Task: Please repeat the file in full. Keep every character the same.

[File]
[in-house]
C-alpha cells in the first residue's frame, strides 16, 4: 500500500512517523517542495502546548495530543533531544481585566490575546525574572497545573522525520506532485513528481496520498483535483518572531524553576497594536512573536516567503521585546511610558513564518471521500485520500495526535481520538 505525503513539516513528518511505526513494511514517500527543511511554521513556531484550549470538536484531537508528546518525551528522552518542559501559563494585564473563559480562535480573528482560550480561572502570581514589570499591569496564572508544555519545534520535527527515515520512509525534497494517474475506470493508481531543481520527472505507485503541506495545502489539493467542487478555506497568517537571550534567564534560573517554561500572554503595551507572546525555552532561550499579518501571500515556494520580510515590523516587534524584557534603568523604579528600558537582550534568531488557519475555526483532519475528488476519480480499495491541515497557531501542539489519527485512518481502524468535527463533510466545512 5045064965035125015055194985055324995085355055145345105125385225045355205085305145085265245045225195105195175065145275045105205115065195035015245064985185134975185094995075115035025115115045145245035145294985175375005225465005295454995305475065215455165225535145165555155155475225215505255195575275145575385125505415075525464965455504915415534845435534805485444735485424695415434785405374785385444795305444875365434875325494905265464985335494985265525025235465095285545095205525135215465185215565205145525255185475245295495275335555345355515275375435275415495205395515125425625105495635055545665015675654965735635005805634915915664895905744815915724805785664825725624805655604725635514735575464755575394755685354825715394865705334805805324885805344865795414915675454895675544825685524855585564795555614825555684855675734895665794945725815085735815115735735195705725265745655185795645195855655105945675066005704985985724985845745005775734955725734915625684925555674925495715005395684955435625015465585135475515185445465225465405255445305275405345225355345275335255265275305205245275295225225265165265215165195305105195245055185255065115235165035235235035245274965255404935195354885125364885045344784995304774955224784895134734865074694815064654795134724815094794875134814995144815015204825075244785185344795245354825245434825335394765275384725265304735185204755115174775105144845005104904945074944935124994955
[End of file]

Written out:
[in-house]
C-alpha cells in the first residue's frame, strides 16, 4: 500500500512517523517542495502546548495530543533531544481585566490575546525574572497545573522525520506532485513528481496520498483535483518572531524553576497594536512573536516567503521585546511610558513564518471521500485520500495526535481520538 505525503513539516513528518511505526513494511514517500527543511511554521513556531484550549470538536484531537508528546518525551528522552518542559501559563494585564473563559480562535480573528482560550480561572502570581514589570499591569496564572508544555519545534520535527527515515520512509525534497494517474475506470493508481531543481520527472505507485503541506495545502489539493467542487478555506497568517537571550534567564534560573517554561500572554503595551507572546525555552532561550499579518501571500515556494520580510515590523516587534524584557534603568523604579528600558537582550534568531488557519475555526483532519475528488476519480480499495491541515497557531501542539489519527485512518481502524468535527463533510466545512 5045064965035125015055194985055324995085355055145345105125385225045355205085305145085265245045225195105195175065145275045105205115065195035015245064985185134975185094995075115035025115115045145245035145294985175375005225465005295454995305475065215455165225535145165555155155475225215505255195575275145575385125505415075525464965455504915415534845435534805485444735485424695415434785405374785385444795305444875365434875325494905265464985335494985265525025235465095285545095205525135215465185215565205145525255185475245295495275335555345355515275375435275415495205395515125425625105495635055545665015675654965735635005805634915915664895905744815915724805785664825725624805655604725635514735575464755575394755685354825715394865705334805805324885805344865795414915675454895675544825685524855585564795555614825555684855675734895665794945725815085735815115735735195705725265745655185795645195855655105945675066005704985985724985845745005775734955725734915625684925555674925495715005395684955435625015465585135475515185445465225465405255445305275405345225355345275335255265275305205245275295225225265165265215165195305105195245055185255065115235165035235235035245274965255404935195354885125364885045344784995304774955224784895134734865074694815064654795134724815094794875134814995144815015204825075244785185344795245354825245434825335394765275384725265304735185204755115174775105144845005104904945074944935124994955